Five Typical Dishes to Try in Porto

I am a firm believer of the idea that you can get to know a place through it’s food. In fact, after visiting Lisbon eight years ago, the memory of the food stuck with me. Portuguese cuisine is comforting, warm, salty and delicious; I couldn’t wait to share it with Peter in Porto!

Porto from Vila Nova de Gaia

Portugal’s traditions run deep in Porto, but the city also has it’s own unique flavors. From a smothered sandwich to tasty pastries, here are five dishes to help you get to know Porto!


Not outwardly beautiful, but isn’t it what’s on the inside that counts?

What do you get when you take three types of meat, put it between two pieces of bread and smother it with melted cheese and beer sauce? Porto’s favorite sandwich- the Francesinha. Reviews on this delicacy vary, but Peter and I loved it! We split one (just in case the haters were right), but next time we’re definitely getting our own! We had our Francesinha at the famous Majestic Café. Don’t judge me too much, but it was the perfect breakfast after quite a bit of port wine the night before.

Side note: Peter and I were VERY lucky and had practically no wait for a table at the Majestic Cafe. If you’d like to eat at this Belle Epoch gem, go early!

Pastel de Nata

This famous pastry TOTALLY lived up to the hype. Alternately known as pastéis de nata or pastéis de Belém, these egg custard tarts originated in a monastery outside of Lisbon. After the monastery closed down in 1834, the recipe was sold to a sugar refinery.

In Porto today, the treat is ubiquitous. From bakeries specializing in the pastel production to corner stores, you really can’t go wrong! The only tip I can give you is to try to avoid the tarts that have been sitting out all day. Get one fresh from the oven, and enjoy three to five bites of heaven.


Saying cod is a staple of Portuguese cuisine seems like a massive understatement when you consider the prevalence of the fish and the seemingly limitless ways to cook Bacalhau. Estimates of number of preparations range from 365 (one for every day of the year) to well over a thousand. With that in mind, you’ll need to try a few to find your favorite iteration of Bacalhau.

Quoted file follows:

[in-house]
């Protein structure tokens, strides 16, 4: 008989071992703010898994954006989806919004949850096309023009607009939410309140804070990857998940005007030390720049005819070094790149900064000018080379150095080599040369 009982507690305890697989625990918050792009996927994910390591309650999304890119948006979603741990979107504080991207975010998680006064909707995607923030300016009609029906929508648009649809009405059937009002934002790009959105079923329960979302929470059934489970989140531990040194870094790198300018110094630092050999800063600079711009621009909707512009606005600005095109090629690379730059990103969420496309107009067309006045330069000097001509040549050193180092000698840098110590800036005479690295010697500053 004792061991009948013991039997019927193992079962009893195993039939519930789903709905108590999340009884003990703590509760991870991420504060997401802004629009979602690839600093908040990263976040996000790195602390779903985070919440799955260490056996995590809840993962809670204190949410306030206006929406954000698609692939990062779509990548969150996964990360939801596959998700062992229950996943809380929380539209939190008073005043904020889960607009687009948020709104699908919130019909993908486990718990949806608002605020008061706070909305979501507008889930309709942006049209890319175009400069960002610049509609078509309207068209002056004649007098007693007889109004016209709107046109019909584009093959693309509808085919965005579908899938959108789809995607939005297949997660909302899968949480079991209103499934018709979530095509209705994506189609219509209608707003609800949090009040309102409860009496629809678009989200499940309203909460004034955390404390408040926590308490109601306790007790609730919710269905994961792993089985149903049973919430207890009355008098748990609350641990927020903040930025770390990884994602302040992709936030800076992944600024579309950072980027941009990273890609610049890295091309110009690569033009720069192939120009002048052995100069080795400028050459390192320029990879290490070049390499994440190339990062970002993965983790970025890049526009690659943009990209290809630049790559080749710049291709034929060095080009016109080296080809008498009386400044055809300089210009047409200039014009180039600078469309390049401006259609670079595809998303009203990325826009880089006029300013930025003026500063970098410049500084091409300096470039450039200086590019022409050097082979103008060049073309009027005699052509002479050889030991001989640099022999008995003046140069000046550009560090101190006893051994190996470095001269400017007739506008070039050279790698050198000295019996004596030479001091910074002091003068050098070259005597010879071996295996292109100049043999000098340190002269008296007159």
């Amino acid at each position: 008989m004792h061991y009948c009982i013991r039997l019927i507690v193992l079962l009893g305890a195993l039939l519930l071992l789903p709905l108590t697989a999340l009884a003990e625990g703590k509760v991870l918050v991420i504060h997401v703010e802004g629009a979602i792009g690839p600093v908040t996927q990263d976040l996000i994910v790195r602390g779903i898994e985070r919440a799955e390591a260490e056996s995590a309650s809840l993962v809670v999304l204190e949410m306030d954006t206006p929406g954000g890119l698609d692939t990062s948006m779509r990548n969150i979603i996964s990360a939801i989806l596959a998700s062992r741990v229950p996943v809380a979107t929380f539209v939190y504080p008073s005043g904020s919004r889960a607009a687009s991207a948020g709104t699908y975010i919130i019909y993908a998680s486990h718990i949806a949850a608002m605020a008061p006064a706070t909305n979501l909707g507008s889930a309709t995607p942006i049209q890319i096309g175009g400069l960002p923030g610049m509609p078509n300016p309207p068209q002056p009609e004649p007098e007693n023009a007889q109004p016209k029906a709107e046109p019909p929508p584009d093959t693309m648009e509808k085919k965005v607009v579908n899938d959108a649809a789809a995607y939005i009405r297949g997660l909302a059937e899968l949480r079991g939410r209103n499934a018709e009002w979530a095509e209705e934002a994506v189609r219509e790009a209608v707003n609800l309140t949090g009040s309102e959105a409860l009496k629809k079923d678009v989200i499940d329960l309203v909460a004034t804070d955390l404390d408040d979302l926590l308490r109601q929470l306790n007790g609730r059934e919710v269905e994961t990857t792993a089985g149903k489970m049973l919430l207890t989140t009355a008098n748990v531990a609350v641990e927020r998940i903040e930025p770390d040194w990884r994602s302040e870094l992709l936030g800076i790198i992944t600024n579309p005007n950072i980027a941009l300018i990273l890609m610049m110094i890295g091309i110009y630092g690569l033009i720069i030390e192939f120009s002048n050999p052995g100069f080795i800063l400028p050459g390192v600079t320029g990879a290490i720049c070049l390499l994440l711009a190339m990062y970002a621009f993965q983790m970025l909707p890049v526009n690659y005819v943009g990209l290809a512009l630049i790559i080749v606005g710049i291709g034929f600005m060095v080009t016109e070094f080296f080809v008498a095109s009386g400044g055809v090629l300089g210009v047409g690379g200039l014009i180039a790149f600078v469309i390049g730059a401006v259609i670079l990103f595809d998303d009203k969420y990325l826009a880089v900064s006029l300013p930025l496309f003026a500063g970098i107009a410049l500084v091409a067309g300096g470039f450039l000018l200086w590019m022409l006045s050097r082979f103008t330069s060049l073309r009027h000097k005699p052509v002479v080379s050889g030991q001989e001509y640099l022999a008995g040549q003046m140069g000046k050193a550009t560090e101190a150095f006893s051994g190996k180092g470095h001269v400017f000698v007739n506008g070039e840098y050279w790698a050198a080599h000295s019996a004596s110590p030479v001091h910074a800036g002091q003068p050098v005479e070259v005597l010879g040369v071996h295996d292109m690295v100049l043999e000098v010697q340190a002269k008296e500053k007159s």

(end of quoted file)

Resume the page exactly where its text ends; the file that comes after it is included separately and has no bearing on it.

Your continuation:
Peter and I found our favorite version not in Porto, but on an excursion to the Douro wine valley. If you have time, I would absolutely recommend taking a day trip!

Tripas a Modo do Porto

Thursday is tripe day in Porto! Supposedly, this tradition symbolizes the generosity of the city. In 1412, Henry the Navigator was preparing to conquer Ceuta and asked the Porto residents to donate supplies. The story goes that they were SO generous, all they had left was tripe. Today, this dish includes several meats, navy beans and, of course, the tripe.

Being completely honest, I didn’t exactly mean to order this and didn’t exactly love it. HOWEVER, I did love everything else about the situation. Peter and I escaped the hoards of people in Porto with a 15 minute Uber out to Foz do Douro. The village is right on the coast, super cute and wayyy less crowded. In the unnamed restaurant at the back of the Mercado, we were the only two tourists. Also worth mentioning is that the cost for two giant plates of food and two giant carafes of wine was only €13.


Even if tripe isn’t for you, you can’t go wrong with petiscos – the Portuguese version of tapas. With options ranging from chorizo grilled in front of you on an open flame to tuna tartar with wasabi roe, there is truly something for everyone. Order a little of this, a little of that and wash it all down with a Vinho Verde.

I only remembered one picture- croquetas

Peter and I enjoyed petiscos a number of times during our trip, but two standouts were the muscles at Petiscaria Santo António and the croquetas at Tapisco.

I hope this list has helped whet your appetite for Portuguese food. Luckily for any other avid eaters, there is so much more to try! In addition to these traditional items, you’ll be overwhelmed with fresh seafood, savory sausages and garlicky sides. The restaurants in Porto vary from teeny tiny holes in the wall to sleek fine dining establishments. One quick tip before I go: if you want to eat at a specific place I STRONGLY recommend making a reservation. The city was packed, and so were all the restaurants at dinner time.